The Flying Lessons / Waiting series, on the other hand, features brightly painted backgrounds with photographic images of Qoudsi in the foreground. Quodsi is sometimes seen on his tricycle, or in an aeroplane attempting to navigate through the composition. At others, he sits in an abstract space seemingly waiting for something to happen. The latent intensity in Quodsi’s movements and the references to aviation are both recurring themes in Zurob’s work. The idea of flying is particularly interesting in its employment here, when one considers the cultural symbolism inherent in the idea of flying away, and the way in which this symbolism ties Zurob’s works with the great Arabic literary tradition. Vivid colours, photorealistic portraits of Quodsi, and partially impenetrable spaces are the hallmarks of these works. Through them, Zurob attempts to compartmentalise the conceptual spaces inhabited by Quodsi, the exiled artist / father, and Palestine, a space that unites them despite the fact that they are physically unable to share it.
While the aesthetic ambiguity of the spaces depicted in this series is a familiar attribute of the artist’s practice, the severe linearity, photorealistic depictions, and measured application of paint all hint at a change in direction. It is these works that Zurob identifies as his favourites; according to him, they represent a stylistic progression, and a sense of ‘finding’ his style. It is true that much of the artist’s earlier works – such as the Siege, Palm Tree, Door, and Sortie series – painted shortly after his arrival in Paris all display some of the qualities (e.g. the colours in Sortie and the figural emphasis in Siege) present in his more recent works; however, one senses that the frenetic energy, the need to daub paint across a canvas using whatever instruments are at hand – be they fingers, spatulas, or plastic cards – and the textures created through Zurob’s inclusion of mixed media and found objects have been replaced by a more refined and clarified approach.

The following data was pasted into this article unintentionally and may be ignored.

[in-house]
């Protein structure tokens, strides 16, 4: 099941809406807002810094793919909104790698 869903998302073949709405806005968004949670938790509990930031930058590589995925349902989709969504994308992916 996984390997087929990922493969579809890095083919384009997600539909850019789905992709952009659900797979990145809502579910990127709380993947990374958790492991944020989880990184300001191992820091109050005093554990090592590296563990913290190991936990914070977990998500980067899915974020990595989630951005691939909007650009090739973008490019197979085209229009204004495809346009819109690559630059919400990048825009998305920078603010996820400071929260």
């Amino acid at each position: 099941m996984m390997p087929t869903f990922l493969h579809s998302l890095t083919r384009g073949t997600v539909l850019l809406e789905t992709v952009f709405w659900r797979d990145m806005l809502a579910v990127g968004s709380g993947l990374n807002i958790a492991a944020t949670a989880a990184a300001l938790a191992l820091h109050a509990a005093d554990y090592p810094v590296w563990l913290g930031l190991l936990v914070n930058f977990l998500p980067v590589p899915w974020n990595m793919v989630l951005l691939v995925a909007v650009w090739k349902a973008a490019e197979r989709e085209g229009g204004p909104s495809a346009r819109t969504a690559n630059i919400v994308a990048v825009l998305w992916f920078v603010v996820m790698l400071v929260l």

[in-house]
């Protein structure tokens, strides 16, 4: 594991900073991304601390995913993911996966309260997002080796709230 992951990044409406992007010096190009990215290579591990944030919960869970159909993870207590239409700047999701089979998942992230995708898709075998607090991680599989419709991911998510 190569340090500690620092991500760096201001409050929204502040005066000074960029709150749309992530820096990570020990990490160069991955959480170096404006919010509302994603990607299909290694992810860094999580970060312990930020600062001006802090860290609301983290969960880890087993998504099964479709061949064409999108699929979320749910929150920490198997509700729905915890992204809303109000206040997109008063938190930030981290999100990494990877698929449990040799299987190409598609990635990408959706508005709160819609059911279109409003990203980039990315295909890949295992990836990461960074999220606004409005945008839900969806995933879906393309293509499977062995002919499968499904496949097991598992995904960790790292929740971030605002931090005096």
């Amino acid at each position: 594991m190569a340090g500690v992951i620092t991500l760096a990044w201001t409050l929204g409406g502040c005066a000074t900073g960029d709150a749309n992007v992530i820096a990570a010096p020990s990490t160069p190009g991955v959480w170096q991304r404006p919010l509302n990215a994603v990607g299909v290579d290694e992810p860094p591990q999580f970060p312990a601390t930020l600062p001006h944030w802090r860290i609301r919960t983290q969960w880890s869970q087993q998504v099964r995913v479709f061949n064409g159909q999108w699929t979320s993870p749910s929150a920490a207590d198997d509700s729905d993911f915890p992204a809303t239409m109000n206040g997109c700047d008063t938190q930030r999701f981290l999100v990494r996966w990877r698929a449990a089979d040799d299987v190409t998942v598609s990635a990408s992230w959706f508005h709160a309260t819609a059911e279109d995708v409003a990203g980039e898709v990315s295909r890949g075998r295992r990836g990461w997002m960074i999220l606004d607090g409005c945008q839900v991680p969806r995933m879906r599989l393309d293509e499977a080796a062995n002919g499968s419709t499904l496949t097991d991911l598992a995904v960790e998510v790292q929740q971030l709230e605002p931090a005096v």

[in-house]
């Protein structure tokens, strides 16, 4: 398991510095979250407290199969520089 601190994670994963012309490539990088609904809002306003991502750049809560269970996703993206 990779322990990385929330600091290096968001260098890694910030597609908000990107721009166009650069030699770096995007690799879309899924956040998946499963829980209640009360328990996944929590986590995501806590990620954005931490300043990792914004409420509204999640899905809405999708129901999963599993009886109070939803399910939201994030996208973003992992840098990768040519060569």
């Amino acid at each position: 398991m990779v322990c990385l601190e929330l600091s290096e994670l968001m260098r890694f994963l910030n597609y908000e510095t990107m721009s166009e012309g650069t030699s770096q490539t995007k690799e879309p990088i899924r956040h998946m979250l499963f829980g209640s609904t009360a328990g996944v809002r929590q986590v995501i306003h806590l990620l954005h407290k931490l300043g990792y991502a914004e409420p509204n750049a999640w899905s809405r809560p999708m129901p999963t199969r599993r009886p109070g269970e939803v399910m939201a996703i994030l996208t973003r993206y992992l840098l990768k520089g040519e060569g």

Zurob’s works explore the way in which exile renders certain modes of travel irrelevant and eliminates the possibility of certain shared spaces